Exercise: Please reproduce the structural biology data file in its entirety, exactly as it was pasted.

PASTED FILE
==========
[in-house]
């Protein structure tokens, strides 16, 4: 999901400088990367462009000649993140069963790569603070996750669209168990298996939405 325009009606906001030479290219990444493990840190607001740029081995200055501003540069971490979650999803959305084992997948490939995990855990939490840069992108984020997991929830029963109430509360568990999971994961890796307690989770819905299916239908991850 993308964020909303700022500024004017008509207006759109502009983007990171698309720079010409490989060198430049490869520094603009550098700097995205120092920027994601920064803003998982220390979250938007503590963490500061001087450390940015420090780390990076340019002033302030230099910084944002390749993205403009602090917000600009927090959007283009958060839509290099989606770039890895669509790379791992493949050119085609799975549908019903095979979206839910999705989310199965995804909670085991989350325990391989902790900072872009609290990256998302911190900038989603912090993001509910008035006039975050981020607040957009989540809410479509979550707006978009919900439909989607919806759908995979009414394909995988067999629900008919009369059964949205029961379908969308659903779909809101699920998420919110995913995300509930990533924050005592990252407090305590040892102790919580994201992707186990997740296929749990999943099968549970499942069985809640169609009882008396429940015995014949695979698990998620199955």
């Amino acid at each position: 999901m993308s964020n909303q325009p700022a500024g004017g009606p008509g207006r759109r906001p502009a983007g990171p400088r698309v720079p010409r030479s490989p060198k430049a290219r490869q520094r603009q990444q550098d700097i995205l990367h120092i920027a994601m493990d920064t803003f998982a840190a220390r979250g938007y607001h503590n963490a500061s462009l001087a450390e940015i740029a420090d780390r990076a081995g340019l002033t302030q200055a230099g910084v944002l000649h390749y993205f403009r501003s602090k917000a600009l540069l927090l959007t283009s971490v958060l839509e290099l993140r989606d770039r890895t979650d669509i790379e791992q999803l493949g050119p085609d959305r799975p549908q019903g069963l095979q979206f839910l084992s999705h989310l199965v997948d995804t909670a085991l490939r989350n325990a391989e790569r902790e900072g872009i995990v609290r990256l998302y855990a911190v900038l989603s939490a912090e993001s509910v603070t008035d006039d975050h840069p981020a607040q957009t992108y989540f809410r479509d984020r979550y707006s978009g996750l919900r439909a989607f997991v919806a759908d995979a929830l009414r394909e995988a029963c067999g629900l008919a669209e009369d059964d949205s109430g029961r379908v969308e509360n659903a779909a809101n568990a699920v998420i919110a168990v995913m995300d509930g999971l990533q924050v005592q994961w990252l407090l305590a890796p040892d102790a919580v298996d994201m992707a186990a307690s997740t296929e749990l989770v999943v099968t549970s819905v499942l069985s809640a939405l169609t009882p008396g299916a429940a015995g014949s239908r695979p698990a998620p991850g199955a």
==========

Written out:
[in-house]
């Protein structure tokens, strides 16, 4: 999901400088990367462009000649993140069963790569603070996750669209168990298996939405 325009009606906001030479290219990444493990840190607001740029081995200055501003540069971490979650999803959305084992997948490939995990855990939490840069992108984020997991929830029963109430509360568990999971994961890796307690989770819905299916239908991850 993308964020909303700022500024004017008509207006759109502009983007990171698309720079010409490989060198430049490869520094603009550098700097995205120092920027994601920064803003998982220390979250938007503590963490500061001087450390940015420090780390990076340019002033302030230099910084944002390749993205403009602090917000600009927090959007283009958060839509290099989606770039890895669509790379791992493949050119085609799975549908019903095979979206839910999705989310199965995804909670085991989350325990391989902790900072872009609290990256998302911190900038989603912090993001509910008035006039975050981020607040957009989540809410479509979550707006978009919900439909989607919806759908995979009414394909995988067999629900008919009369059964949205029961379908969308659903779909809101699920998420919110995913995300509930990533924050005592990252407090305590040892102790919580994201992707186990997740296929749990999943099968549970499942069985809640169609009882008396429940015995014949695979698990998620199955």
């Amino acid at each position: 999901m993308s964020n909303q325009p700022a500024g004017g009606p008509g207006r759109r906001p502009a983007g990171p400088r698309v720079p010409r030479s490989p060198k430049a290219r490869q520094r603009q990444q550098d700097i995205l990367h120092i920027a994601m493990d920064t803003f998982a840190a220390r979250g938007y607001h503590n963490a500061s462009l001087a450390e940015i740029a420090d780390r990076a081995g340019l002033t302030q200055a230099g910084v944002l000649h390749y993205f403009r501003s602090k917000a600009l540069l927090l959007t283009s971490v958060l839509e290099l993140r989606d770039r890895t979650d669509i790379e791992q999803l493949g050119p085609d959305r799975p549908q019903g069963l095979q979206f839910l084992s999705h989310l199965v997948d995804t909670a085991l490939r989350n325990a391989e790569r902790e900072g872009i995990v609290r990256l998302y855990a911190v900038l989603s939490a912090e993001s509910v603070t008035d006039d975050h840069p981020a607040q957009t992108y989540f809410r479509d984020r979550y707006s978009g996750l919900r439909a989607f997991v919806a759908d995979a929830l009414r394909e995988a029963c067999g629900l008919a669209e009369d059964d949205s109430g029961r379908v969308e509360n659903a779909a809101n568990a699920v998420i919110a168990v995913m995300d509930g999971l990533q924050v005592q994961w990252l407090l305590a890796p040892d102790a919580v298996d994201m992707a186990a307690s997740t296929e749990l989770v999943v099968t549970s819905v499942l069985s809640a939405l169609t009882p008396g299916a429940a015995g014949s239908r695979p698990a998620p991850g199955a």